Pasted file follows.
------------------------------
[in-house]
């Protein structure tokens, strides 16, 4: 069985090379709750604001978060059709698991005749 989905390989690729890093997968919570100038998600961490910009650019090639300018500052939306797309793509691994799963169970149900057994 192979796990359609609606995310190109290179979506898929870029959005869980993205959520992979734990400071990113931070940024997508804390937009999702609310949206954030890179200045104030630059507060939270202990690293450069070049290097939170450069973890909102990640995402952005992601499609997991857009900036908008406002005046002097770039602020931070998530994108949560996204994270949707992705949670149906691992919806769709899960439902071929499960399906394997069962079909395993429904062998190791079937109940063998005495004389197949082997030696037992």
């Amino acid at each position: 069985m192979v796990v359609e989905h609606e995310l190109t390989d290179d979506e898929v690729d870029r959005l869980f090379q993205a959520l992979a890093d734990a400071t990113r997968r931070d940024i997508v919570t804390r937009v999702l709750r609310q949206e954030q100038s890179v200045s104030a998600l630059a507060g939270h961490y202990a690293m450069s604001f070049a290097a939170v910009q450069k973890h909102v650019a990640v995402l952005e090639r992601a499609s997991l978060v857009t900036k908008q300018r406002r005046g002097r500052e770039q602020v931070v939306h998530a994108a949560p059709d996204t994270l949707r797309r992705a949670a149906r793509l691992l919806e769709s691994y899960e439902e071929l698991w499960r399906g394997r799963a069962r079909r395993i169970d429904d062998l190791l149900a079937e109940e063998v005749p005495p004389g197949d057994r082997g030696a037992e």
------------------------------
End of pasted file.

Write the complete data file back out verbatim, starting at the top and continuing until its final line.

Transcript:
[in-house]
């Protein structure tokens, strides 16, 4: 069985090379709750604001978060059709698991005749 989905390989690729890093997968919570100038998600961490910009650019090639300018500052939306797309793509691994799963169970149900057994 192979796990359609609606995310190109290179979506898929870029959005869980993205959520992979734990400071990113931070940024997508804390937009999702609310949206954030890179200045104030630059507060939270202990690293450069070049290097939170450069973890909102990640995402952005992601499609997991857009900036908008406002005046002097770039602020931070998530994108949560996204994270949707992705949670149906691992919806769709899960439902071929499960399906394997069962079909395993429904062998190791079937109940063998005495004389197949082997030696037992």
């Amino acid at each position: 069985m192979v796990v359609e989905h609606e995310l190109t390989d290179d979506e898929v690729d870029r959005l869980f090379q993205a959520l992979a890093d734990a400071t990113r997968r931070d940024i997508v919570t804390r937009v999702l709750r609310q949206e954030q100038s890179v200045s104030a998600l630059a507060g939270h961490y202990a690293m450069s604001f070049a290097a939170v910009q450069k973890h909102v650019a990640v995402l952005e090639r992601a499609s997991l978060v857009t900036k908008q300018r406002r005046g002097r500052e770039q602020v931070v939306h998530a994108a949560p059709d996204t994270l949707r797309r992705a949670a149906r793509l691992l919806e769709s691994y899960e439902e071929l698991w499960r399906g394997r799963a069962r079909r395993i169970d429904d062998l190791l149900a079937e109940e063998v005749p005495p004389g197949d057994r082997g030696a037992e």